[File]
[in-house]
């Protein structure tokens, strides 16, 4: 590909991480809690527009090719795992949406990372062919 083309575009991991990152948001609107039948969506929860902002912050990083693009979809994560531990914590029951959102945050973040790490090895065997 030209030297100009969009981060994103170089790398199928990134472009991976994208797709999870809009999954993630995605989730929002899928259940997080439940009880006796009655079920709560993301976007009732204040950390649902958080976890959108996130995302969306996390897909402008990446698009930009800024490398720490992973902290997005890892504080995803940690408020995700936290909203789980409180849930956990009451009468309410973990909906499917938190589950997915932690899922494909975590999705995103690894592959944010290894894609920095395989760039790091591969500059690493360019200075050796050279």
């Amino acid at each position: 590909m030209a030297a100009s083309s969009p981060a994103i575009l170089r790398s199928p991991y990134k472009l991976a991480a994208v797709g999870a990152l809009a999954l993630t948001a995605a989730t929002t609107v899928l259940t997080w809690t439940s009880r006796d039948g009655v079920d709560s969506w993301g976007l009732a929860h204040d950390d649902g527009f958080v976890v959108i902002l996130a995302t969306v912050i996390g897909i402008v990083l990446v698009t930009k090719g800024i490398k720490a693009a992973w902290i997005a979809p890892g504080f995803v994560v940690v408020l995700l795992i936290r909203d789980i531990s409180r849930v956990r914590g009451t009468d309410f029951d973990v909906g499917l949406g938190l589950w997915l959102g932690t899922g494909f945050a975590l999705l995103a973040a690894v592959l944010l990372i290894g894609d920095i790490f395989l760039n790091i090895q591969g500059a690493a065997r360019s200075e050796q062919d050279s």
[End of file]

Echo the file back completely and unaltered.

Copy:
[in-house]
């Protein structure tokens, strides 16, 4: 590909991480809690527009090719795992949406990372062919 083309575009991991990152948001609107039948969506929860902002912050990083693009979809994560531990914590029951959102945050973040790490090895065997 030209030297100009969009981060994103170089790398199928990134472009991976994208797709999870809009999954993630995605989730929002899928259940997080439940009880006796009655079920709560993301976007009732204040950390649902958080976890959108996130995302969306996390897909402008990446698009930009800024490398720490992973902290997005890892504080995803940690408020995700936290909203789980409180849930956990009451009468309410973990909906499917938190589950997915932690899922494909975590999705995103690894592959944010290894894609920095395989760039790091591969500059690493360019200075050796050279």
């Amino acid at each position: 590909m030209a030297a100009s083309s969009p981060a994103i575009l170089r790398s199928p991991y990134k472009l991976a991480a994208v797709g999870a990152l809009a999954l993630t948001a995605a989730t929002t609107v899928l259940t997080w809690t439940s009880r006796d039948g009655v079920d709560s969506w993301g976007l009732a929860h204040d950390d649902g527009f958080v976890v959108i902002l996130a995302t969306v912050i996390g897909i402008v990083l990446v698009t930009k090719g800024i490398k720490a693009a992973w902290i997005a979809p890892g504080f995803v994560v940690v408020l995700l795992i936290r909203d789980i531990s409180r849930v956990r914590g009451t009468d309410f029951d973990v909906g499917l949406g938190l589950w997915l959102g932690t899922g494909f945050a975590l999705l995103a973040a690894v592959l944010l990372i290894g894609d920095i790490f395989l760039n790091i090895q591969g500059a690493a065997r360019s200075e050796q062919d050279s």